REVIEW: Queer Times School at GoMA

Published

Credit: GoMA

Amy Rodgers
Deputy Culture Editor – Art

The Queer Times School exhibition is now on at the Gallery of Modern Art. Our Art Editor Amy Rodgers was recently given a guided tour by producer Katie Bruce to gain extra insight into the exhibition.

This summer, the first (and hopefully not the last?) Queer Times School brought together a melting pot of activists, writers, artists and health workers for a series of talks and community engagement exploring the experiences of queer lives. Artist Jason E Boweman has curated an exhibition in an attempt to reflect and express this community engagement that took place during a four-day period back in July.

It was always going to be an ambitious project. The emotion that so often comes up when you put a bunch of queer people together and ask them to talk about being queer is naturally going to be difficult to express several months later. But expressing emotion and mood is an artists’ job, after all, and Jason and his participants have done it well. The exhibition boasts a collection of commissioned prints, a film screening, a library and a particularly impressive mural which all work together to give the viewer a real sense of what went on during summer.

The prints and the accompanying captions show the depth and breadth of what it means to be queer, warts and all. And it’s not all doom and gloom (which sadly, so many mainstream depictions of queer life still seem to be). Importantly, many of the prints successfully express the utopian, forward thinking ambitions of queer lives, shedding shame and stagnant labels for optimism and becoming.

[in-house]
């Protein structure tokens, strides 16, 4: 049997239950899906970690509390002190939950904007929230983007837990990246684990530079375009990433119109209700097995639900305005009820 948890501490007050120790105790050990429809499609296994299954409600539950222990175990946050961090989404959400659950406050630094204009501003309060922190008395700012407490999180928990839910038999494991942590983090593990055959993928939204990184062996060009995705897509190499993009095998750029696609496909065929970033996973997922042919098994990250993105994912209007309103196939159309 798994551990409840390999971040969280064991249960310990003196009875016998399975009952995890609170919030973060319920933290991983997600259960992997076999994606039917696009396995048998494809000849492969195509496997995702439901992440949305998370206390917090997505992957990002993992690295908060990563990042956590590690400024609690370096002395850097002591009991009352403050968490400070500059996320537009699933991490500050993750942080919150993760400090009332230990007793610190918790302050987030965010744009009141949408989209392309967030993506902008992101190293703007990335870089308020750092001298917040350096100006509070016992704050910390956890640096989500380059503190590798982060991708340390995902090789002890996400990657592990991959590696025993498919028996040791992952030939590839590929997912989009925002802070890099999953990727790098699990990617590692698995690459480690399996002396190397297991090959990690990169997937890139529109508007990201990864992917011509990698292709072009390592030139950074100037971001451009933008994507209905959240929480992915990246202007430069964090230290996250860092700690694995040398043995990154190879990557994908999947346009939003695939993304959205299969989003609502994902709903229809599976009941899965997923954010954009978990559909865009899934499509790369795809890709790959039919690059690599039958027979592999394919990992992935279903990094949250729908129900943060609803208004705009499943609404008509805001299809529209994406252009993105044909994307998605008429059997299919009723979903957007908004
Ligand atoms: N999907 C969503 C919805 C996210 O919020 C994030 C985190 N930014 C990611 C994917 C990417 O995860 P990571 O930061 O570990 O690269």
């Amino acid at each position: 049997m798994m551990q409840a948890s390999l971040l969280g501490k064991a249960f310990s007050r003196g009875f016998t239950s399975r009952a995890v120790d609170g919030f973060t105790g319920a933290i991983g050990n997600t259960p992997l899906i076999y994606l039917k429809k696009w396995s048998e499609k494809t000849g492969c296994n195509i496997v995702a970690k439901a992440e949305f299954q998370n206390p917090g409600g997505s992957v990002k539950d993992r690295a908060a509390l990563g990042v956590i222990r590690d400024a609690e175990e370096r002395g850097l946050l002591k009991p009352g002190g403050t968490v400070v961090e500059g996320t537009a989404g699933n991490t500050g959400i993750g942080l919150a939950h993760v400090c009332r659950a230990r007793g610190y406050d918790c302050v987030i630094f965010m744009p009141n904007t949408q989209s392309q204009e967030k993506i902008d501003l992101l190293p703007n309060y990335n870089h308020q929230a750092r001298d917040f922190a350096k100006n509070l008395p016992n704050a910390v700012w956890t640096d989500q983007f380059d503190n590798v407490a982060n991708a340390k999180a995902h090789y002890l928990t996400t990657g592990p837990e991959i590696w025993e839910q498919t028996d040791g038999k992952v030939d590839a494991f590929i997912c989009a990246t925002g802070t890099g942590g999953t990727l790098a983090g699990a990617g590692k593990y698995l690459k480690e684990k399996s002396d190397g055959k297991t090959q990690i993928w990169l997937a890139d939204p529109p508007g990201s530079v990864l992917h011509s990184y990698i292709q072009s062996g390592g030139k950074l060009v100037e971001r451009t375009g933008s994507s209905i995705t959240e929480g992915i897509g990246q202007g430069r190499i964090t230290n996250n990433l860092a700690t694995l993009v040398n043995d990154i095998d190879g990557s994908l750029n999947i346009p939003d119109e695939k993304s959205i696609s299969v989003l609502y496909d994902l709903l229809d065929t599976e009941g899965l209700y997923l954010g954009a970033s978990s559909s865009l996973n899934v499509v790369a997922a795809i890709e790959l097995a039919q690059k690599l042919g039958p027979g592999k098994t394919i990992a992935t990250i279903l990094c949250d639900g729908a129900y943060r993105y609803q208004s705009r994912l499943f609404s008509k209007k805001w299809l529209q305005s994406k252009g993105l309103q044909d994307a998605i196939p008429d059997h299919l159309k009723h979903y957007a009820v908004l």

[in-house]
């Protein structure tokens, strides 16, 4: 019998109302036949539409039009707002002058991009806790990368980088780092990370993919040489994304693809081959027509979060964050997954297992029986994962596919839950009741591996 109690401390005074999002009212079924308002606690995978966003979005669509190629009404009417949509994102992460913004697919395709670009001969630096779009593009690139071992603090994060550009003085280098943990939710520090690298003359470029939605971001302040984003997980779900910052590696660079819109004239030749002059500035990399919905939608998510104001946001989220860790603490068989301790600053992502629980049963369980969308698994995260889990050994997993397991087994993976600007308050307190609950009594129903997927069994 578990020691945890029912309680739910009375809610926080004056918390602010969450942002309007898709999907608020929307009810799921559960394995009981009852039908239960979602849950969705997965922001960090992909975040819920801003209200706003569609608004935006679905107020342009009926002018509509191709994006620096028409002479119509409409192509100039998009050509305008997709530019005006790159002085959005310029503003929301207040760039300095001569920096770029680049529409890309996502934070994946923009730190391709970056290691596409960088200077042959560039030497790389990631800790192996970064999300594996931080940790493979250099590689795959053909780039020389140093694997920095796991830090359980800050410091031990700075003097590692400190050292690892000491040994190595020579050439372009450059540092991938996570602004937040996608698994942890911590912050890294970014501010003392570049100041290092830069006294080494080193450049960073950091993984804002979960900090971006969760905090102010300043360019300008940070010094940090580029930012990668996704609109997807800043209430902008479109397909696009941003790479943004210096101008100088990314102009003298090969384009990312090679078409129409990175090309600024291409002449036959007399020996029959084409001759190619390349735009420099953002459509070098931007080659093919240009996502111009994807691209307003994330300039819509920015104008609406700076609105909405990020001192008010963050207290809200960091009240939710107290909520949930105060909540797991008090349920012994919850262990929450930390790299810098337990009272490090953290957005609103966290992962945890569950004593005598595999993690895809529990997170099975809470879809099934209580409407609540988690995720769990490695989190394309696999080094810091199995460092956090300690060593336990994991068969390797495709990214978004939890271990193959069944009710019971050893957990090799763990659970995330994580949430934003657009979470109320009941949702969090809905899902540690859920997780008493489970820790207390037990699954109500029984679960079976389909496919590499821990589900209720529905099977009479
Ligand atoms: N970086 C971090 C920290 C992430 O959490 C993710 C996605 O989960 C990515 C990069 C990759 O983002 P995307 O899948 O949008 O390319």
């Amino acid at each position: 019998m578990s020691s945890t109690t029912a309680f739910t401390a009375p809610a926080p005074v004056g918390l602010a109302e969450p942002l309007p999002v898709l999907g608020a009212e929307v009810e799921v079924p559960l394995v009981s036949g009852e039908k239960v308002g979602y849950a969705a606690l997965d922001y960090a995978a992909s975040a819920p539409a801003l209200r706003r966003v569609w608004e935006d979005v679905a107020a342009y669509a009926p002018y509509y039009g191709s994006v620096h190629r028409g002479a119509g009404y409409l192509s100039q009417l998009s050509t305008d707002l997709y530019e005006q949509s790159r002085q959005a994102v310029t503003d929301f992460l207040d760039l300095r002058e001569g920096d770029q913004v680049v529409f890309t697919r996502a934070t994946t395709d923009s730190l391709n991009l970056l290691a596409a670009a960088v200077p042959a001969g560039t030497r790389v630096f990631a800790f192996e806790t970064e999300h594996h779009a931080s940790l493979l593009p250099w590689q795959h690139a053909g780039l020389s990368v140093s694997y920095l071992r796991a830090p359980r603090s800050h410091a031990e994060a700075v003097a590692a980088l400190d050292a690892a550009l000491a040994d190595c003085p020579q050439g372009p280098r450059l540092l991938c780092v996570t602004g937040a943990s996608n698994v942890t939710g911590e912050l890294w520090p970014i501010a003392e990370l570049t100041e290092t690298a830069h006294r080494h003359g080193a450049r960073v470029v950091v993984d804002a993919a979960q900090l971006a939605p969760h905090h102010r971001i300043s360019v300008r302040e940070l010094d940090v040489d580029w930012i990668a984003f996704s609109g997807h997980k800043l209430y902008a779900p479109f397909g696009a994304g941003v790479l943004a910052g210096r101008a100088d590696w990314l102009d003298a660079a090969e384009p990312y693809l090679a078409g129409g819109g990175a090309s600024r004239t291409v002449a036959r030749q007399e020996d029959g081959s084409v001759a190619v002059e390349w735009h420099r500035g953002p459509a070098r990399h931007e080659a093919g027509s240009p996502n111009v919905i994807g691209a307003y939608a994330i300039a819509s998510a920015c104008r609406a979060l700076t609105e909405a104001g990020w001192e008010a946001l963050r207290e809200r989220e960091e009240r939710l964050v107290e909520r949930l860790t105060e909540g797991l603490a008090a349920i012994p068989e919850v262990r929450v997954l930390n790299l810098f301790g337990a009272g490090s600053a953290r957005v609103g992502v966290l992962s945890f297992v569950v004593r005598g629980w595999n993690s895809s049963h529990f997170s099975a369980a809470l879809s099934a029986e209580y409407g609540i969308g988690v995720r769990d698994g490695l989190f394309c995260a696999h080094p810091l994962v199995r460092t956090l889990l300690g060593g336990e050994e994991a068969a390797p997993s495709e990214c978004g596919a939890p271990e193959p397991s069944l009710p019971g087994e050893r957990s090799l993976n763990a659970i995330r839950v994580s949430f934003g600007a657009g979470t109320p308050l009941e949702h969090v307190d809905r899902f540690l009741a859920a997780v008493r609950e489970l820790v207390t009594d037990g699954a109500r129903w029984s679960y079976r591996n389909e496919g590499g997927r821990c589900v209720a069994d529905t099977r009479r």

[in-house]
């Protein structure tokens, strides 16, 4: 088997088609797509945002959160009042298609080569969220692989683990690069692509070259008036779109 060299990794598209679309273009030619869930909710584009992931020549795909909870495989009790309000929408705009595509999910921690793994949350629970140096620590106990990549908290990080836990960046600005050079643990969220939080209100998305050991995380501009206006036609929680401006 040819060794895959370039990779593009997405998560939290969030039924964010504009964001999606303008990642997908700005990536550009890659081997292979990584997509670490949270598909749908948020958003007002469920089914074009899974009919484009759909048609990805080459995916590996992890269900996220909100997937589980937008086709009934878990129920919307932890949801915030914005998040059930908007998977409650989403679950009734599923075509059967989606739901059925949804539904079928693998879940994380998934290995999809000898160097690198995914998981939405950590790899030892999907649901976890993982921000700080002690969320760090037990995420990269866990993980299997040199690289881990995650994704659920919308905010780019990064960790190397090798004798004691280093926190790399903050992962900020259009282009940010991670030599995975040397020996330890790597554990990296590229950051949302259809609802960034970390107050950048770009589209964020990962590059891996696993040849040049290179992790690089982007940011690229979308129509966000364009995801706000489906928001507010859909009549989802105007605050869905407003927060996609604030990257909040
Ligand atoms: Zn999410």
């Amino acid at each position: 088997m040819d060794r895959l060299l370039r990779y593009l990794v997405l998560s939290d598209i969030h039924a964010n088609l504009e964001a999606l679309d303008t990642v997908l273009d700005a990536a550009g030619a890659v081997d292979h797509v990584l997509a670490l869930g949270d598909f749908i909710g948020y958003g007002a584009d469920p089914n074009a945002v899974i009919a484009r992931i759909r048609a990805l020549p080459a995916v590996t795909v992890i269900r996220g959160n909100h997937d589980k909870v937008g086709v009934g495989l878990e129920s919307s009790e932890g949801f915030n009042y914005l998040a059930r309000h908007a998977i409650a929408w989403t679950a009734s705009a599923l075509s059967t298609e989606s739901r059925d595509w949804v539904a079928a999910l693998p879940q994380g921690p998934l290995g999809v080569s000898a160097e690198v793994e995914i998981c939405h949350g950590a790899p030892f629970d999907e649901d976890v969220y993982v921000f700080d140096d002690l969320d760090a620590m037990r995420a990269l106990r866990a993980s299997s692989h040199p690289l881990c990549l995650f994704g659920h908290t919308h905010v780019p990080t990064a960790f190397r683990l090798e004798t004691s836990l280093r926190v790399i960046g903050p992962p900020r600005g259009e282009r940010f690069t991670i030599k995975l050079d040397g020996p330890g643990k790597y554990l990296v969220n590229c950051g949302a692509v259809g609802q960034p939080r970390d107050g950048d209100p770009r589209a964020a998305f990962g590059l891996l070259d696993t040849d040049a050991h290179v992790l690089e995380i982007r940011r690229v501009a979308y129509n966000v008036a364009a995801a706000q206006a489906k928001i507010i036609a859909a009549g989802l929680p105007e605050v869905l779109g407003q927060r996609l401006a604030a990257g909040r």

When I was in high school, history lessons in Scottish schools were completely whitewashed. Black and queer history did not even get a passing mention, never mind explored in any sort of meaningful depth or nuance. This is changing. Previously overlooked histories and identities are beginning to be explored and interrogated with effort now underway to get the prints of the exhibition discussed in schools. A task, Katie Bruce beamed in her introduction to the exhibition, made all the more easier with the recent success of the TIE campaign which secured the embedding of LGBTQI inclusive education into the Scottish curriculum.

Times are changing for queer people and this exhibition is an excellent example of this.